Philadelphia mayor-elect urges unity, compassion after desecration of mosque

A severed pig's head was thrown at a mosque in Philadelphia. The incident comes amid fresh concerns about anti-Muslim sentiment.

Ann Hermes/The Christian Science Monitor/File
Julia Lundy, a math teacher from the East Village shows support for the proposed Muslim center near the Ground Zero site in New York City's financial district on Aug. 19, 2010.

Authorities in Philadelphia launched investigations after a worker at a mosque found a severed pig's head on the sidewalk.

Pigs are considered insulting to Muslims, as the Quran, the holy book of Islam, prohibits Muslims from eating pork, and pigs have been used to taunt or offend Muslims.

In a statement, Philadelphia mayor-elect Jim Kenney expressed outrage at the incident and urged unity.

“The bigotry that desecrated Al-Aqsa mosque today has no place in Philadelphia.” Mr. Kenney said. “The City of Brotherly Love and Sisterly Affection has a long history of coming together in the face of challenge. We cannot allow hate to divide us now, in the face of unprecedented difficulties. I ask all Philadelphians to join me in rejecting this despicable act and supporting our Muslim neighbors.”

A caretaker discovered the pig's head early Monday, according to police.

Surveillance video outside the Al Aqsa Islamic Society in North Philadelphia showed a red truck driving past the building and someone throwing an object out of the window on Sunday night, police said.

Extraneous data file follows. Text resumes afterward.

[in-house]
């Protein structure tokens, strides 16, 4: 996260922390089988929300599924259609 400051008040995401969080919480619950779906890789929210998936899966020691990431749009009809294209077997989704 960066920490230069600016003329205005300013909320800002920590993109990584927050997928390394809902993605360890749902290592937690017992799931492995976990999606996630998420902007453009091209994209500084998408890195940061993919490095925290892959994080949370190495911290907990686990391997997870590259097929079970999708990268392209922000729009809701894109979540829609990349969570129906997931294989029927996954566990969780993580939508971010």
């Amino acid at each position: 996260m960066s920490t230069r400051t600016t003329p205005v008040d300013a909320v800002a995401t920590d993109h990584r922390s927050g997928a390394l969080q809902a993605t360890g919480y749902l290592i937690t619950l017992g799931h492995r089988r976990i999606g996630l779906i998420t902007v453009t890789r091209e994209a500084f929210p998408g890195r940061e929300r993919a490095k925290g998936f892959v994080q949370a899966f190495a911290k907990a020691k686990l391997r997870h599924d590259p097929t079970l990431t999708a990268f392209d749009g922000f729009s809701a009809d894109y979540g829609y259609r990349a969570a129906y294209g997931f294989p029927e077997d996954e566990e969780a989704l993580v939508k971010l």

It’s been a little more than three weeks since the Nov. 13 terrorist attacks in Paris, claimed by the Islamic State, and nearly a week since the California shooting rampage, in which investigators say, one of the perpetrators had pledged allegiance to the Islamic State.

After this kind of extreme violence, there are often concerns that it will lead to a backlash against Muslim Americans and influence public comments by politicians.

Indeed, many American Muslims have reported feeling or experiencing growing anti-Muslim sentiments in recent weeks.

On the campaign trail, Republican presidential candidates have added their own anti-Islam rhetoric to the public discourse. Retired neurosurgeon Ben Carson came under fire for saying he didn't believe a Muslim would be fit to serve as President. Weeks before, front-runner Donald Trump was criticized for refusing to correct a questioner who said President Obama was Muslim and "not even an American." On Monday, Trump called for a ban on Muslims entering the United States, drawing fierce criticism from both the White House and rival candidates in his own party.

Republican candidates may see expressions of Islamophobia as a way to motivate their core voters. A 2014 survey by the Pew Research Center showed that 82 percent of Republicans said they were “very concerned” about the rise of Islamic extremism in the world, compared with 51 percent of Democrats.

“Muslim identity has been so politicized. That politicization has created this climate where people resist learning about Islam and Muslims,” Catherine Orsborn, campaign director for Shoulder to Shoulder, a national initiative that promotes interfaith dialogue to end anti-Muslim sentiment told told The Christian Science Monitor last month.

Amid the growing backlash, community and interfaith leaders are pushing a message of compassion and courage in an effort to curb Islamophobia.  

“Freedom and equality – those are shared values” among all Americans, regardless of religion or politics, Ms. Orsborn said. “If we react to fear instead of those values, we’re submitting to what those who perpetrate violence want.”

“If we don’t respond by upholding those values, we’re allowing them to win,” she added.

This report contains material from Reuters and the Associated Press.

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